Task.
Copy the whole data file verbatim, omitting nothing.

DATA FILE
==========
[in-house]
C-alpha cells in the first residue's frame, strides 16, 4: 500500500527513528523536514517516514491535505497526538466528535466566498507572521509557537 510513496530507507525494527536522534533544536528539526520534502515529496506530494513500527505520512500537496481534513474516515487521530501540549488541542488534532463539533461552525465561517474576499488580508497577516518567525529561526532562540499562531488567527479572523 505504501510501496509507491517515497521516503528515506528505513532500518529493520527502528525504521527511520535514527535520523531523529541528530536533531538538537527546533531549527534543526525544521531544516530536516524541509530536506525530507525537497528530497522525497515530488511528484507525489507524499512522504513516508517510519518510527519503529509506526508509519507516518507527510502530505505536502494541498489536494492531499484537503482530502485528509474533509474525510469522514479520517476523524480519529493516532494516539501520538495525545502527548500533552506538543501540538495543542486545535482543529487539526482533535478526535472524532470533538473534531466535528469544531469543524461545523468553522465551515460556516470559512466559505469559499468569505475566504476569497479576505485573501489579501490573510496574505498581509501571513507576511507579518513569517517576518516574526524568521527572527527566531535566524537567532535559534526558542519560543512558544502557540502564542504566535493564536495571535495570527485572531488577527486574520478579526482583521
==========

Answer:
[in-house]
C-alpha cells in the first residue's frame, strides 16, 4: 500500500527513528523536514517516514491535505497526538466528535466566498507572521509557537 510513496530507507525494527536522534533544536528539526520534502515529496506530494513500527505520512500537496481534513474516515487521530501540549488541542488534532463539533461552525465561517474576499488580508497577516518567525529561526532562540499562531488567527479572523 505504501510501496509507491517515497521516503528515506528505513532500518529493520527502528525504521527511520535514527535520523531523529541528530536533531538538537527546533531549527534543526525544521531544516530536516524541509530536506525530507525537497528530497522525497515530488511528484507525489507524499512522504513516508517510519518510527519503529509506526508509519507516518507527510502530505505536502494541498489536494492531499484537503482530502485528509474533509474525510469522514479520517476523524480519529493516532494516539501520538495525545502527548500533552506538543501540538495543542486545535482543529487539526482533535478526535472524532470533538473534531466535528469544531469543524461545523468553522465551515460556516470559512466559505469559499468569505475566504476569497479576505485573501489579501490573510496574505498581509501571513507576511507579518513569517517576518516574526524568521527572527527566531535566524537567532535559534526558542519560543512558544502557540502564542504566535493564536495571535495570527485572531488577527486574520478579526482583521